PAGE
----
Related Parties to Face Enhanced Auditor Scrutiny
Issues with related parties played a prominent role in the scandals that surfaced more than a decade ago at Enron, Tyco International and Refco. Public outrage about these scandals led Congress to pass the Sarbanes-Oxley Act of 2002 and establish the Public Company Accounting Oversight Board (PCAOB). Similar problems have arisen in more recent financial reporting fraud cases, prompting the PCAOB to unanimously approve a tougher audit standard on related-party transactions and financial relationships.
Standard focuses on 3 critical areas
On June 10, the PCAOB released its final version of Auditing Standard No. 18 (AS 18), Related Parties, Amendments to Certain PCAOB Auditing Standards Regarding Significant Unusual Transactions, and Other Amendments to PCAOB Auditing Standards. The guidance will require auditors to beef up their efforts in financial statement matters that pose increased risk of fraud, including these three critical areas:
- Related-party transactions, such as those involving directors, executives and their family members,
- Significant unusual transactions that are outside the company’s normal course of business or that otherwise appear to be unusual due to their timing, size or nature, and
- Other financial relationships with the company’s executive officers and directors.
Subjecting these transactions and financial relationships to enhanced auditor scrutiny may help avert corporate failures. The PCAOB also hopes that enhanced auditor scrutiny will lead to improvements in accounting transparency and disclosures, which will help investors to gauge financial performance and fraud risks more clearly. According to PCAOB Chairman James R. Doty, “The goal of this project is to improve the quality and consistency of the auditor’s work to protect investors from the risk of being misled by poorly explained, or undisclosed, related-party transactions and significant unusual transactions outside the normal course of business.”
Better understanding from start to finish
Ultimately, companies are responsible for the preparation of their financial statements, including the identification of related parties. However, auditors will be on the lookout for undisclosed related parties and unusual transactions under the new standard. Examples of information that may be gathered during the audit that could reveal undisclosed related parties include:
- Proxy statements,
- Disclosures contained on the company’s website,
- Confirmation responses, correspondence and invoices from the company’s attorneys,
- Tax filings,
- Life insurance policies purchased by the company,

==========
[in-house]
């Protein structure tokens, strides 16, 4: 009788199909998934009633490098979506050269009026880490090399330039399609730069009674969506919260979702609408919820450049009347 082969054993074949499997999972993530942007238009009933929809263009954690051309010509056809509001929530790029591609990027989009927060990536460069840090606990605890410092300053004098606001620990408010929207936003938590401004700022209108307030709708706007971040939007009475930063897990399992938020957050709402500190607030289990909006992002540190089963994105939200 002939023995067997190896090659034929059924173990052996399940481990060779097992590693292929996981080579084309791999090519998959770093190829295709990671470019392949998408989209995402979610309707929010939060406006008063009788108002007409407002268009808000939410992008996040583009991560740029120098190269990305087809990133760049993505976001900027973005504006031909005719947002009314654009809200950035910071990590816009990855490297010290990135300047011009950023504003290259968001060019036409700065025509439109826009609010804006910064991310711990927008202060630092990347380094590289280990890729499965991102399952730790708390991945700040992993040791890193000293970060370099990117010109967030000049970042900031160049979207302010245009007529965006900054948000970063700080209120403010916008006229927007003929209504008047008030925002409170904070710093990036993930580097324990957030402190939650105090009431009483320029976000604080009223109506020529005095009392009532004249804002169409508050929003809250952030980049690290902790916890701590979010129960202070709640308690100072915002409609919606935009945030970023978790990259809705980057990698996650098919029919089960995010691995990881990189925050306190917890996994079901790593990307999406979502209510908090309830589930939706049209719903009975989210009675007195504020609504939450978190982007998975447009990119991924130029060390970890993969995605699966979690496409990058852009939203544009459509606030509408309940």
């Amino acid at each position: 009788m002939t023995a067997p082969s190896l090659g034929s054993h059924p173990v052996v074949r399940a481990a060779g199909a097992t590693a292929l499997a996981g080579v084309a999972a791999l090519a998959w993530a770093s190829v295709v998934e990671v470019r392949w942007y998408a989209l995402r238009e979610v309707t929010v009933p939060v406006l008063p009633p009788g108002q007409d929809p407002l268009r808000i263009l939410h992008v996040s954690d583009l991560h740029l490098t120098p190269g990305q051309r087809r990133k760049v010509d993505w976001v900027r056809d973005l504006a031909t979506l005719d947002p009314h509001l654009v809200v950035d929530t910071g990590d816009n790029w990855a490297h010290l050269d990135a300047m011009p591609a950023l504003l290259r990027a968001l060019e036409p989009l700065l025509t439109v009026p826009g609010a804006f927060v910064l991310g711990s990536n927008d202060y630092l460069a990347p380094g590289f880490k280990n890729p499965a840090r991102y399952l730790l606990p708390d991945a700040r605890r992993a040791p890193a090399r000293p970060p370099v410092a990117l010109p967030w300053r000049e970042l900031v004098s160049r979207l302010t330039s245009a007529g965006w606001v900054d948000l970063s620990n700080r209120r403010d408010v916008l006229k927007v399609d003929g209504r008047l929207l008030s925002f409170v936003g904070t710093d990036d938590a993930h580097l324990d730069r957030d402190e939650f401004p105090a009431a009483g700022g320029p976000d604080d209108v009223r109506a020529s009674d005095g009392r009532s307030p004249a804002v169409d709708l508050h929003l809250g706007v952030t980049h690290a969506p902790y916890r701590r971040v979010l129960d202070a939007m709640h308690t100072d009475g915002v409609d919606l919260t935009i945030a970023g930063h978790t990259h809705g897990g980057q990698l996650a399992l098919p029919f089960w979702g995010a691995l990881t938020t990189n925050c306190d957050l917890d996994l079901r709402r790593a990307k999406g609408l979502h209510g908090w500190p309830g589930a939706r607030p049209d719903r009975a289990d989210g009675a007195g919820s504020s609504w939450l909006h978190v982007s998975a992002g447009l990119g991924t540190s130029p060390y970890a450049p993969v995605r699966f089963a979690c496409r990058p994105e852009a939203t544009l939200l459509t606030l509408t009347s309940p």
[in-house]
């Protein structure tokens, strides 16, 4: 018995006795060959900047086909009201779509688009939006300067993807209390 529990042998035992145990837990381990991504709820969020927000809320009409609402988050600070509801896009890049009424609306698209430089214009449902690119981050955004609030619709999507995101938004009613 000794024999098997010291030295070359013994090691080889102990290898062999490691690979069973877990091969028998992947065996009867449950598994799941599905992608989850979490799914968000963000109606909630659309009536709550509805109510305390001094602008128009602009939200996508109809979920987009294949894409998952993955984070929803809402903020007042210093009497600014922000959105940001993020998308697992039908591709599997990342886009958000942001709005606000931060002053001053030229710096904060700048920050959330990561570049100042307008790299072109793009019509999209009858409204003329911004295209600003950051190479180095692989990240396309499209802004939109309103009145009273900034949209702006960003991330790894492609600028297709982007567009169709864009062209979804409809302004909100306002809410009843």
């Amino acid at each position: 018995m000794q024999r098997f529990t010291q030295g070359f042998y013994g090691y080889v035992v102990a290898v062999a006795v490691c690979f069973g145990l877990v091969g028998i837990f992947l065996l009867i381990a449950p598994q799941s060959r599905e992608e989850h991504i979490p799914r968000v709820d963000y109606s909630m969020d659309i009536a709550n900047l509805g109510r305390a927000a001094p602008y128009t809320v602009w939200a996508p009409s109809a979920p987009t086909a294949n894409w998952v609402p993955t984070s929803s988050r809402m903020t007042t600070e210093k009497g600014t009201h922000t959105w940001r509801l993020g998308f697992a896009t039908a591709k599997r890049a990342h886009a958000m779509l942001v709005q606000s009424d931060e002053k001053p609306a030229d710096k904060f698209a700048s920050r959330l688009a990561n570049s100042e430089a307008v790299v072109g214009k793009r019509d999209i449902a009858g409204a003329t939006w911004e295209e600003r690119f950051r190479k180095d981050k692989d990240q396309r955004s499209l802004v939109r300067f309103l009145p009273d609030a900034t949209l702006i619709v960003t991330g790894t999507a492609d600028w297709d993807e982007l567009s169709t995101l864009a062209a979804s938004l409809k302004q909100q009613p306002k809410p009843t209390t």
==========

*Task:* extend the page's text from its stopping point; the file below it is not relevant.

- Contracts or other agreements, and
- Corporate organization charts.
Certain types of questionable transactions — such as contracts for below-market goods or services, bill-and-hold arrangements, uncollateralized loans and subsequent repurchase of goods sold — also might signal that a company is engaged in unusual or undisclosed related-party transactions. AS 18 requires auditors to obtain a more in-depth understanding of every related-party financial relationship and transaction, including its nature, terms and business purpose (or lack thereof). Tougher related-party audit procedures will be performed in conjunction with the auditor’s risk assessment procedures, which occur in the planning phase of an audit. In addition, the new standard expects auditors to communicate with the audit committee throughout the audit process regarding the auditor’s evaluation of the company’s identification of, accounting for and disclosure of its related-party relationships and transactions — not just at the end of the engagement.
Wide support could broaden scope
Audit firms, public companies and investors generally support the new related-party standard. In the interest of preserving the consistency of public company auditing standards, the board said the new standard should also be applied to emerging growth companies, a category of public companies with less than $1 billion in annual gross revenues that are exempt from many accounting and auditing standards until they’ve been publicly traded for at least five years. The tougher public company auditing standard might also have spillover effects for private company audits. PCAOB research shows that smaller companies and startups also tend to engage in numerous related-party transactions, such as rental and compensation arrangements. These arrangements increase the risks of fraud and legal violations, warranting increased attention for companies of all sizes.
Example highlights scope (and limits) of the enhanced standard
Executive compensation arrangements are an example of related-party transactions that will be subject to increased scrutiny under Auditing Standard No. 18 (AS 18). Executives can potentially influence financial reporting and may feel incentives or pressures to meet financial targets, leading to increased fraud risks. During the planning phase of audits, the enhanced guidance requires auditors to ask management about executive compensation arrangements, including performance-based bonuses and stock options. During fieldwork, auditors must test the accuracy and completeness of management’s reporting for and disclosures of these transactions. But AS 18 does not require auditors to make any recommendations or determinations regarding the reasonableness of compensation arrangements.
Before a PCAOB standard goes into effect, the SEC must approve it, which it’s expected to do. AS 18 is scheduled to be effective for public companies for fiscal years that start Dec. 15, 2014, or later, including quarterly financial statements reviews. Stay tuned for more information on whether the enhanced standard will apply to audits of emerging growth or private companies.